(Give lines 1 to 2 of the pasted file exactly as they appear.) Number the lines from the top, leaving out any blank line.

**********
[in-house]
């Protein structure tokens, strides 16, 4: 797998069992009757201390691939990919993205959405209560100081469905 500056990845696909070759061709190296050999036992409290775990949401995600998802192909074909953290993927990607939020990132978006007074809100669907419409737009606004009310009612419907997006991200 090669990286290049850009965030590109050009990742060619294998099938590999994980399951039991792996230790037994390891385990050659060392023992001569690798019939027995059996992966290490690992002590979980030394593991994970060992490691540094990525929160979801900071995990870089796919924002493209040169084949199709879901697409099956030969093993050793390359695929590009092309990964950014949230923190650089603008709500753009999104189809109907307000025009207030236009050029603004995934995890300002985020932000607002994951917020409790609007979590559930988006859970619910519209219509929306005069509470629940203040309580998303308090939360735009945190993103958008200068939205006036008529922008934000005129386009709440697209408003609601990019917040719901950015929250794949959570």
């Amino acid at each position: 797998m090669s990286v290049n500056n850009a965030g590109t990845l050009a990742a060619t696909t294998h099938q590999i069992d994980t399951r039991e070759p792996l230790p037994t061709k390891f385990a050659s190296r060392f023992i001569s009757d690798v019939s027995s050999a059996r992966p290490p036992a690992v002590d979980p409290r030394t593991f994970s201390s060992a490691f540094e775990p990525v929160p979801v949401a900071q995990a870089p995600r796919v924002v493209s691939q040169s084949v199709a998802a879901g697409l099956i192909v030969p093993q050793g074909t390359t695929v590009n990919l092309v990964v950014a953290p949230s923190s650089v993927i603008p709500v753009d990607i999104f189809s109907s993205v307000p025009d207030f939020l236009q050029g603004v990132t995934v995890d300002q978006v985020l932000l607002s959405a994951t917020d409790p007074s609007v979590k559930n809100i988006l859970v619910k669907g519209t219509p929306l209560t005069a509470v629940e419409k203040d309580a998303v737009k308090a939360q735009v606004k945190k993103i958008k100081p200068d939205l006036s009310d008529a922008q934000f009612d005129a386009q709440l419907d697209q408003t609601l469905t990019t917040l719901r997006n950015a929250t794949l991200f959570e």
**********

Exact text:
[in-house]
């Protein structure tokens, strides 16, 4: 797998069992009757201390691939990919993205959405209560100081469905 500056990845696909070759061709190296050999036992409290775990949401995600998802192909074909953290993927990607939020990132978006007074809100669907419409737009606004009310009612419907997006991200 090669990286290049850009965030590109050009990742060619294998099938590999994980399951039991792996230790037994390891385990050659060392023992001569690798019939027995059996992966290490690992002590979980030394593991994970060992490691540094990525929160979801900071995990870089796919924002493209040169084949199709879901697409099956030969093993050793390359695929590009092309990964950014949230923190650089603008709500753009999104189809109907307000025009207030236009050029603004995934995890300002985020932000607002994951917020409790609007979590559930988006859970619910519209219509929306005069509470629940203040309580998303308090939360735009945190993103958008200068939205006036008529922008934000005129386009709440697209408003609601990019917040719901950015929250794949959570």